Note that student finance is different from free tuition. International students who come to Sweden on a student permit generally have to pay international tuition fees; however these do not apply for Swedish or EU/EEA citizens, or non-EU/EEA citizens who are in Sweden on a different type of permit. Tuition fees are regulated under a different law, so is unaffected by the changes to the migration law.

What about language requirements?

The government has also proposed introducing a requirement for Swedish language skills and knowledge of civics in order to receive a permanent residence permit, but this hasn’t yet made it into law. The proposal states that these should be introduced, but they are not yet an official requirement, so it is unclear how these skills will be tested and measured, or when (and if) they will actually come into effect. 

Family maintenance requirements

Before the 2016 temporary law, a Swedish resident only needed to prove they could financially provide for themselves in order to sponsor a residency permit for a family member. Since 2016, the Swedish resident has also been required to prove they can support the family member moving to Sweden, and under the new law, most people will continue to need to meet a so-called maintenance requirement.

This means meeting an income threshold (for 2021, the standard amount is 8,287 kronor per month after tax for two adults living together) and proving they have a home that is big enough for them and their family member (living at home with your parents does not count as a suitable living arrangement, but legal sub-lets or owned properties do). The maintenance requirement applies even if the family member who wants to move to Sweden has their own savings or job prospects in Sweden. The income threshold is based on work-related income, including salary, sickness benefit, unemployment benefits, income-based pensions, or you can instead prove that you have enough money to support yourself and the family member for at least two years.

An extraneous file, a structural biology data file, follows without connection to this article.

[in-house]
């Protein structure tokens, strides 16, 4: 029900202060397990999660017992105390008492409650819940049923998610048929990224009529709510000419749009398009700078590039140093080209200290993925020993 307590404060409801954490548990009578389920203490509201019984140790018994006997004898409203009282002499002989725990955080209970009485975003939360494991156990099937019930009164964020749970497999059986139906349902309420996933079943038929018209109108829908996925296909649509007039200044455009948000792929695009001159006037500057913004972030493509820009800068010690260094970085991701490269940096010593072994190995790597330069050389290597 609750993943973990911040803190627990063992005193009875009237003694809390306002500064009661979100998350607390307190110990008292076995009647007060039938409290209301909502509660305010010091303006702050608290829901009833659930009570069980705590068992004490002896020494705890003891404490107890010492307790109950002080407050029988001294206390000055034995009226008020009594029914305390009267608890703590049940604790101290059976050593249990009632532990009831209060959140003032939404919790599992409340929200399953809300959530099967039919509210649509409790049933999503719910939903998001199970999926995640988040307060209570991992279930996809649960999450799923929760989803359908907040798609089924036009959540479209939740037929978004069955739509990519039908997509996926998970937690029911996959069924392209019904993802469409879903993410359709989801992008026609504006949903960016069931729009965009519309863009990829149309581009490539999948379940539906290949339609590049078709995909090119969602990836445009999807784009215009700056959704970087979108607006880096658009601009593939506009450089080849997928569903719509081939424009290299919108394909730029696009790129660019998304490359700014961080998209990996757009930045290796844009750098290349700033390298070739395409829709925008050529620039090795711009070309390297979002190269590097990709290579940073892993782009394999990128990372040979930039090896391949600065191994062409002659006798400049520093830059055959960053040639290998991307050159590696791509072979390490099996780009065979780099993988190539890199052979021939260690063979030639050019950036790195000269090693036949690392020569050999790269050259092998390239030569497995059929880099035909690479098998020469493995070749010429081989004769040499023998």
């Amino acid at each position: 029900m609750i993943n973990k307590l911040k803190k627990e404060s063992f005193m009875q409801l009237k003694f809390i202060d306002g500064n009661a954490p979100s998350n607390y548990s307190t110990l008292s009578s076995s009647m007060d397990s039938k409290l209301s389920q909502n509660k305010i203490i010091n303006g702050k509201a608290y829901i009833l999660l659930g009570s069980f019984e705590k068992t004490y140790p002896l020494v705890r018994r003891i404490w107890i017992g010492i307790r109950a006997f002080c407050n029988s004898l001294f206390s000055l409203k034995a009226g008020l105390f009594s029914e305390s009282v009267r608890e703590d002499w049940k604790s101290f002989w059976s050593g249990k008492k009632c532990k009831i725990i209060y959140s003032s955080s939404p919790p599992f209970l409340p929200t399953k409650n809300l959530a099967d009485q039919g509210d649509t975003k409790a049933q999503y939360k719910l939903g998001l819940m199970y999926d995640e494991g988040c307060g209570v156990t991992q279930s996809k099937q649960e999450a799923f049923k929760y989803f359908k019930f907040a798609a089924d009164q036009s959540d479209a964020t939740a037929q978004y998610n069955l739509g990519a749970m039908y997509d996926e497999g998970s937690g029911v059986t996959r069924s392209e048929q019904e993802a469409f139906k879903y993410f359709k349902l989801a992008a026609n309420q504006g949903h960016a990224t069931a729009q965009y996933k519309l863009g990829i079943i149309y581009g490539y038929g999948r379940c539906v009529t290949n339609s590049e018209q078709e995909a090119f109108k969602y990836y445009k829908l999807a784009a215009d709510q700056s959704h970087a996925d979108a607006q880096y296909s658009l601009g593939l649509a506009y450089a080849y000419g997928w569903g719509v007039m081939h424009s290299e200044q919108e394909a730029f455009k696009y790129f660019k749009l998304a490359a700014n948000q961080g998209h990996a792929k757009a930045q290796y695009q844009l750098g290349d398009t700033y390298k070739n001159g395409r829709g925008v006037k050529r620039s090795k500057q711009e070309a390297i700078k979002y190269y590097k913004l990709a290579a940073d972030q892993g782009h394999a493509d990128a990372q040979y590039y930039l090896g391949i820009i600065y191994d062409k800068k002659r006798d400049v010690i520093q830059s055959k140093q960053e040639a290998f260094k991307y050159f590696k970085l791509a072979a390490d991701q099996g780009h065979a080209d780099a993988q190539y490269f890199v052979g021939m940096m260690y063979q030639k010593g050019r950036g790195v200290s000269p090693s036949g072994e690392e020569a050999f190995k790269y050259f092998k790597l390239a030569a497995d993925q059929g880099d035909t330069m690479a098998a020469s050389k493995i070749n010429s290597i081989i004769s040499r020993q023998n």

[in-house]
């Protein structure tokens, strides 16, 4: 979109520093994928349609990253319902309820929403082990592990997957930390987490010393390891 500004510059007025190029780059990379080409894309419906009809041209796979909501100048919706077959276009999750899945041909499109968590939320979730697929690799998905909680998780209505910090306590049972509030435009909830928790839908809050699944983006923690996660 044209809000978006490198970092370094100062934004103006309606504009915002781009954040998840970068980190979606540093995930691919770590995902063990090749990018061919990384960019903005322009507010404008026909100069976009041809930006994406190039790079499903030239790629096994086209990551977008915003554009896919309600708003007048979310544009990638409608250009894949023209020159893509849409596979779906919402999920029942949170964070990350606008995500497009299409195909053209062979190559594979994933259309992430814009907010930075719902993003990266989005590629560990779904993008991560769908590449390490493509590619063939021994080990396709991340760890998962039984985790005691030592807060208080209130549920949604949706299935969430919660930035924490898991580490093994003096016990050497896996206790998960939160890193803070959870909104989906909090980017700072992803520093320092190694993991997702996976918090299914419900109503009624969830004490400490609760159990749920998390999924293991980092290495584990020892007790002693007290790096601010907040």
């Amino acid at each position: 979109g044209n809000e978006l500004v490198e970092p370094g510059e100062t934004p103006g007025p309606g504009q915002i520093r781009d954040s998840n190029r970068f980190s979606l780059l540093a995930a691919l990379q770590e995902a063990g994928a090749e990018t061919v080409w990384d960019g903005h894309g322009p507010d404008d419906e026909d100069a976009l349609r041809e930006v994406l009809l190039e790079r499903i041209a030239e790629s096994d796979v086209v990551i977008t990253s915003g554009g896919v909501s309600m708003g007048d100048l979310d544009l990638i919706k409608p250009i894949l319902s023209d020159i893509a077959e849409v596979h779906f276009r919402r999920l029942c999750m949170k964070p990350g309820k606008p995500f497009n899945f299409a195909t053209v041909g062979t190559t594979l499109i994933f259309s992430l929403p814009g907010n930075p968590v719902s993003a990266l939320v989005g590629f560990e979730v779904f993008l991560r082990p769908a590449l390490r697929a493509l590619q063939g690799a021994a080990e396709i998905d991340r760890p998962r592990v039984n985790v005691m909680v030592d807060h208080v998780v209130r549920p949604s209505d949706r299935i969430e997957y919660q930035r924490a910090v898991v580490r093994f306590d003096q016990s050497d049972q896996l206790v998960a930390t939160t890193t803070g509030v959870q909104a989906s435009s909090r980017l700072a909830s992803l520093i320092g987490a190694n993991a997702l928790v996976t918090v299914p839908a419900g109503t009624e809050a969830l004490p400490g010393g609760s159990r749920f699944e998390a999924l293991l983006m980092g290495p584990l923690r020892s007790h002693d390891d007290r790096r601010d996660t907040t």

One big exemption is introduced in the new law, which was also the case pre-2016: the maintenance requirement is removed for citizens of Sweden, an EU/EEA country or Switzerland who are bringing their spouse or co-habiting partner to Sweden. This makes it easier for people in this category to bring their partners to Sweden. But it is only being removed if the couple can prove they have lived together in another country, or otherwise prove they have a “well-established” relationship. The law does not set out exact details of how you could prove a well-established relationship.

Family members of workers and doctorate students

Close family members of people on a work permit in Sweden, such as partners, are usually co-applicants on their temporary residence permits, meaning they apply at the same time as their partner and usually have a permit granted for the same amount of time.

But the new rules mean changes when it comes to applying for permanent residence. Family members of doctoral students must wait at least three years before they become eligible. The application of the student will be examined first, and if they are granted permanent residence, their family member’s application will be assessed on the basis of a family member of a permanent residence holder, which means the maintenance requirement must be met.